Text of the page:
All three Federal civil rights laws addressing disability discrimination (the Fair Housing Act, Section 504 of the Rehabilitation Act of 1973, and the Americans with Disabilities Act) define a person with a disability as one who:

  1. has a physical or mental impairment which substantially limits one or more major life activities;
  2. has a record of such impairment; or
  3. is regarded as having such an impairment.

The status of being a juvenile offender or a sex offender does not qualify an individual as a person with a disability under these civil rights laws. Similarly, while these laws protect persons who are recovering from substance abuse or have a history of substance abuse, they do not protect persons who are currently engaging in the illegal use of controlled substances. Additionally, these laws do not protect an individual with a disability whose tenancy would constitute a direct threat to the health or safety of other individuals or whose tenancy would result in substantial physical damage to the property of others.

It is important to note that the above definition applies to the application of Federal civil rights laws. Many HUD programs have different definitions of “disability,” and those definitions should be used to determine program eligibility. The Supportive Housing Program definition for “disability” is described in Section B of this guide. As an example, while a current user of illegal drugs may not be protected under Federal civil rights laws, he/she may be an eligible participant in SHP-funded programs that offer substance abuse services.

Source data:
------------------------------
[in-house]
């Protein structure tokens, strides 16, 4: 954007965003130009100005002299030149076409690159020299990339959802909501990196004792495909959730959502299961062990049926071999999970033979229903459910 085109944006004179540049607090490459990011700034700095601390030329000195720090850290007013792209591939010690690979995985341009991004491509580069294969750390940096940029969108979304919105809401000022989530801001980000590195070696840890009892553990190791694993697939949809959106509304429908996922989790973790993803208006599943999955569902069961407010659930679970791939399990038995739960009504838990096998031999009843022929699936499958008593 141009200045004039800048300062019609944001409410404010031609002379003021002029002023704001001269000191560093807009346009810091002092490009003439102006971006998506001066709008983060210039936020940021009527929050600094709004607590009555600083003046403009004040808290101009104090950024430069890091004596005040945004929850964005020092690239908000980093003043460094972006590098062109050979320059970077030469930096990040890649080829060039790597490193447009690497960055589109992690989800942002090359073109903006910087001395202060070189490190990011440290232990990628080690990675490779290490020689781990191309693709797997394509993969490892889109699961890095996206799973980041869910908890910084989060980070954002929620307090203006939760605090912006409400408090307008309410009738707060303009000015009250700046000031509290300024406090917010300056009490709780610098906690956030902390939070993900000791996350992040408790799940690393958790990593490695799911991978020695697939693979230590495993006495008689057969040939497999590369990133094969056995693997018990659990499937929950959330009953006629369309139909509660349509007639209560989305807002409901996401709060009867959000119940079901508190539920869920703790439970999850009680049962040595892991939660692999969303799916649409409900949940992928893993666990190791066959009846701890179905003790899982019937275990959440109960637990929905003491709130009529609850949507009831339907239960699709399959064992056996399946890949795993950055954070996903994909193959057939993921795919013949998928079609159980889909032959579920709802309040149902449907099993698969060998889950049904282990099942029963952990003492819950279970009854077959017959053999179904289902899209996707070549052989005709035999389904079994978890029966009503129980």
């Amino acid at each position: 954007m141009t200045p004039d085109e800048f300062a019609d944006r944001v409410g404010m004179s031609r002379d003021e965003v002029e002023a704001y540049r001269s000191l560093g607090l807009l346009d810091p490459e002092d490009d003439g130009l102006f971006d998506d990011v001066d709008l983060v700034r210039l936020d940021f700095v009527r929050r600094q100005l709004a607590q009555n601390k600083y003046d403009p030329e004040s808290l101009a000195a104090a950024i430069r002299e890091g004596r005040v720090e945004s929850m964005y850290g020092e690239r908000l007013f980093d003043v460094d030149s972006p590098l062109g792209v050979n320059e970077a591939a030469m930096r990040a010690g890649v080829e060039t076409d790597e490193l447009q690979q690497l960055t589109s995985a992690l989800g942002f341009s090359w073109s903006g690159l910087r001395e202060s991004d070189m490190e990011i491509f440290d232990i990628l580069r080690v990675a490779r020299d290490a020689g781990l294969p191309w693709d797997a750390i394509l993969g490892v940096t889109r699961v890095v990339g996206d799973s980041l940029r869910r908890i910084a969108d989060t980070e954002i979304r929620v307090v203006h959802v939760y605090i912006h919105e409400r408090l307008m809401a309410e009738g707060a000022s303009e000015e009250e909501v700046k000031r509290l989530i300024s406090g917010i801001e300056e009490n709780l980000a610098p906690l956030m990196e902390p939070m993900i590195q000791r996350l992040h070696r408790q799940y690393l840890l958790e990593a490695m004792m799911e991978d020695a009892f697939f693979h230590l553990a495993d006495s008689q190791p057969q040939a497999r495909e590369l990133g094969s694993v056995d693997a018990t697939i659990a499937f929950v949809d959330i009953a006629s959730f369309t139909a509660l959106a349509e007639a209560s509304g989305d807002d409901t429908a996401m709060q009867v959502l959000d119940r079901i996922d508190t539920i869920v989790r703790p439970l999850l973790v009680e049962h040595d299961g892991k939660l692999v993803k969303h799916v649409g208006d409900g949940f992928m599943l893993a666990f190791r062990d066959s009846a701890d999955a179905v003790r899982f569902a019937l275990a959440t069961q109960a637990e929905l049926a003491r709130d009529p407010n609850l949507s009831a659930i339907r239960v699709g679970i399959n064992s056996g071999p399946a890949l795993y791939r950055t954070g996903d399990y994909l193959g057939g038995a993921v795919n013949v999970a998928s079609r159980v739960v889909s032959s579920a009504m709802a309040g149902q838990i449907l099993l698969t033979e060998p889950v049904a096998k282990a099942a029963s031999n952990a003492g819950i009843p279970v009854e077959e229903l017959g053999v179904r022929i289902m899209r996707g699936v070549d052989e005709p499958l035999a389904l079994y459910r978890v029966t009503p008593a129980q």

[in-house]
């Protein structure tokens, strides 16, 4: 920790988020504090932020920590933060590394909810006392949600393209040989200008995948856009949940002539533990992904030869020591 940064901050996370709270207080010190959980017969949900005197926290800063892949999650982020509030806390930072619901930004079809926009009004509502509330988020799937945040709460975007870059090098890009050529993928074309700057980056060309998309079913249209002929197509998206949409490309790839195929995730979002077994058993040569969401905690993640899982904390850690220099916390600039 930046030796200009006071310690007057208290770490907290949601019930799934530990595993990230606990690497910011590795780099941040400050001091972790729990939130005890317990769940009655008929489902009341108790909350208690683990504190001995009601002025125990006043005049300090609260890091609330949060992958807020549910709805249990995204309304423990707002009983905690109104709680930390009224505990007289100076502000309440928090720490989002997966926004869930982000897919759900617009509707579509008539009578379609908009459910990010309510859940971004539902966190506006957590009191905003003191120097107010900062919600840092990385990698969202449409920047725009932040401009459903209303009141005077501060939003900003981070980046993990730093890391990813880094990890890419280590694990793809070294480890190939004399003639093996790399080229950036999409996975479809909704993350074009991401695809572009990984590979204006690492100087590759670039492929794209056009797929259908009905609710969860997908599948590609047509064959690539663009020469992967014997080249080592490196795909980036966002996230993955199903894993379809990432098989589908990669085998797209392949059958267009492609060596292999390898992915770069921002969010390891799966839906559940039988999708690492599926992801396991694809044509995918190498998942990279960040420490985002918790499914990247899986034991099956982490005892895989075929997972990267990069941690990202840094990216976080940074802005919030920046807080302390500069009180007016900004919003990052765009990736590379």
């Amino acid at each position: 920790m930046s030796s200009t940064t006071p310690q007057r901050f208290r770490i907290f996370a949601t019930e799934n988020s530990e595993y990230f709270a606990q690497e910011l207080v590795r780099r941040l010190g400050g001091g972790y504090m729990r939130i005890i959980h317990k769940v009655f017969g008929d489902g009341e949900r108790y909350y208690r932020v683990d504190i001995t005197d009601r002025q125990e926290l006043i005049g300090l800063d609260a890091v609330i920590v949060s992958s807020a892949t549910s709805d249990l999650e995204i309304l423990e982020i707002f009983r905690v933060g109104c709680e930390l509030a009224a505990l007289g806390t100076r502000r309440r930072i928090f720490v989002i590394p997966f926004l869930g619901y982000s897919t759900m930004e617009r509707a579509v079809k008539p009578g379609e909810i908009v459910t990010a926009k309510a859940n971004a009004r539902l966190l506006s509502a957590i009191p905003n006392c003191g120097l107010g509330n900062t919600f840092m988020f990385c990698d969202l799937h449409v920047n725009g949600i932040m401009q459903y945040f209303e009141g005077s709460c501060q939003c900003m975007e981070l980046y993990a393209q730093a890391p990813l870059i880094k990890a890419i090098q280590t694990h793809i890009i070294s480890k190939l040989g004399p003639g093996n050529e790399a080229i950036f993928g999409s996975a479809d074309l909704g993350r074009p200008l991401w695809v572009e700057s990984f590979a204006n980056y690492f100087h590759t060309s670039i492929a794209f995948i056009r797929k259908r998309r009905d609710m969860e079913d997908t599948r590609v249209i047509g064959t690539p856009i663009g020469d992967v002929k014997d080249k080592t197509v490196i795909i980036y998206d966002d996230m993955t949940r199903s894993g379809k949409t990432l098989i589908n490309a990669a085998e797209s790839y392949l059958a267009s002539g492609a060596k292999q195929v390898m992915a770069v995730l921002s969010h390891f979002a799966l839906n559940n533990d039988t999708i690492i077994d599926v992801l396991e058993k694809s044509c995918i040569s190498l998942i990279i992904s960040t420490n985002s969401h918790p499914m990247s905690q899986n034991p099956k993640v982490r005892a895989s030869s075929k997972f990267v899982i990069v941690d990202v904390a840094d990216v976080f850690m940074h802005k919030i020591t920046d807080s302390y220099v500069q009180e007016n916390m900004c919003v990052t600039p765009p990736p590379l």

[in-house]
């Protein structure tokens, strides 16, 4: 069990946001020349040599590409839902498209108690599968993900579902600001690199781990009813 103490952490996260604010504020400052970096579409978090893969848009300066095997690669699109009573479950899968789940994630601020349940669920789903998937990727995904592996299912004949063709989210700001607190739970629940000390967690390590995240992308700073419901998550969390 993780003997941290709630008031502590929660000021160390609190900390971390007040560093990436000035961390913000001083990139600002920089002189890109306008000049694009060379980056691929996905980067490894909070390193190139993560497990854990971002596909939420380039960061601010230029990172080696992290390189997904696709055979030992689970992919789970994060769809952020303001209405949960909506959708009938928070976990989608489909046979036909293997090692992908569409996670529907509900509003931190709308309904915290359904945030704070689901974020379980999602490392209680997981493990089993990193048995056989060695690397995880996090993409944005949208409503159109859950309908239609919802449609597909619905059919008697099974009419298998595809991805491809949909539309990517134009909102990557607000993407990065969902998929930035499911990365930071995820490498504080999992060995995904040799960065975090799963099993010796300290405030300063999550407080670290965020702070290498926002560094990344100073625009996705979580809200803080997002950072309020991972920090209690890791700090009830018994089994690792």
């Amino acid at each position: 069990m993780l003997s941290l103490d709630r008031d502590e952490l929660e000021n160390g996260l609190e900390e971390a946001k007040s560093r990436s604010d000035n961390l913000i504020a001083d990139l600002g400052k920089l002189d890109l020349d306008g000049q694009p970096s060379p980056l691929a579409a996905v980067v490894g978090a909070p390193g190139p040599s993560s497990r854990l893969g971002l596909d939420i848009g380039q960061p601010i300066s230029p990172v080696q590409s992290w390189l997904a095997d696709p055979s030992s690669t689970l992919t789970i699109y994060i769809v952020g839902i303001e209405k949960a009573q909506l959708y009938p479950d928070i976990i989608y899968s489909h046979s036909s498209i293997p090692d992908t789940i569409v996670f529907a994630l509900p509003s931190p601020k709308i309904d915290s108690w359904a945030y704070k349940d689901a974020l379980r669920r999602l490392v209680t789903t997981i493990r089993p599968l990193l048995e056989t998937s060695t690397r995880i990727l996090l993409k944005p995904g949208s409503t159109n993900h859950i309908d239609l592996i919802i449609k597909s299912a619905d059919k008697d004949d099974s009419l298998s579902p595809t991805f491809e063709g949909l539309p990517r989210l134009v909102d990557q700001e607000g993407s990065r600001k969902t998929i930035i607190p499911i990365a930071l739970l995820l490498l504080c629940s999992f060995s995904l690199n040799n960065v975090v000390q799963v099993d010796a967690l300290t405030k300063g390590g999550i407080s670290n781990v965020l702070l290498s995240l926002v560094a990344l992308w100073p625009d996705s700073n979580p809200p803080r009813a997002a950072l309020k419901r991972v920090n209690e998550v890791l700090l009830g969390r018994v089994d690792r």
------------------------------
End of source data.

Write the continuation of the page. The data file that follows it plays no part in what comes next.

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Fair Housing Act Nondiscrimination Requirements Related to Disability

Reasonable Accommodations

The Fair Housing Act requires owners of housing facilities to provide reasonable accommodations to persons with disabilities. Under the Fair Housing Act, reasonable accommodations are changes, exceptions, or adjustments to a program, service, or procedure that will allow a person with a disability to have equal enjoyment of the housing program. There must be an identifiable relationship between the requested accommodation and the person’s disability. Reasonable accommodations need not be provided if they would constitute an undue financial and administrative burden, or if they would be a fundamental alteration of the provider’s program. For information about reasonable accommodations under the Fair Housing Act, see the Joint Statement of the U.S Department of Housing and Urban Development and the U.S. Department of Justice entitled Reasonable Accommodations Under the Fair Housing Act, issued on May 14, 2022 found at www.hud.gov/offices/fheo/library/huddojstatement.pdf

Reasonable Modifications